“He’s a Malden guy,” said David D’Arcangelo, a Republican city councilor. “This is his base of support. I’d be surprised if there’s anybody who’s going to bad-mouth him here.”
He may be a Malden guy, but over the years, he’s also been a Beltway name, particularly in the 1990s, when he and his wife were regulars on the Washington party circuit. Washingtonian magazine once called him and his wife “a very desirable twofer” on the social scene and put them on a separate list of couples who are “always in demand.” The Washington Times labeled them “the very social Rep. Ed Markey and Susan Blumenthal.”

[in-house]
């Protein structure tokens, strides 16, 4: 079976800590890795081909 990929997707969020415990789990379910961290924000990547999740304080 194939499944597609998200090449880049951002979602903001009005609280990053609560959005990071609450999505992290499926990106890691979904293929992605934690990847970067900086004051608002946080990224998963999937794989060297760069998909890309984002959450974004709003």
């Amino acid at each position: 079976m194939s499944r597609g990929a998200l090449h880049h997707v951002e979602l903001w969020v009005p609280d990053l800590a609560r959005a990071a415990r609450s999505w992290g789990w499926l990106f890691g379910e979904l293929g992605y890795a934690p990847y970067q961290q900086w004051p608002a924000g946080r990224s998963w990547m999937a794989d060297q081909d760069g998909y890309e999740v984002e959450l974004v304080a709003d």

Markey’s name has shown up less in those pages in recent years. And Markey’s neighbors in Rolling Hills—professionals in sprawling homes set high above the street — say he is not one to throw parties at the house there. If anything, he’s cutting the grass or working on the yard.
Martin T. Meehan, the former US representative who is now chancellor of the University of Massachusetts Lowell, said a lawmaker’s time in the district is not the best measure of his value. Markey, he said, has been a key lawmaker, heading subcommittees and crafting legislation.
“If you’re actually writing laws rather than voting on laws, you need to be in Washington,” Meehan said. “It can’t be done just Tuesday to Thursday.”
Marcia Dick of the Globe staff contributed to this report. Bierman can be reached at firstname.lastname@example.org.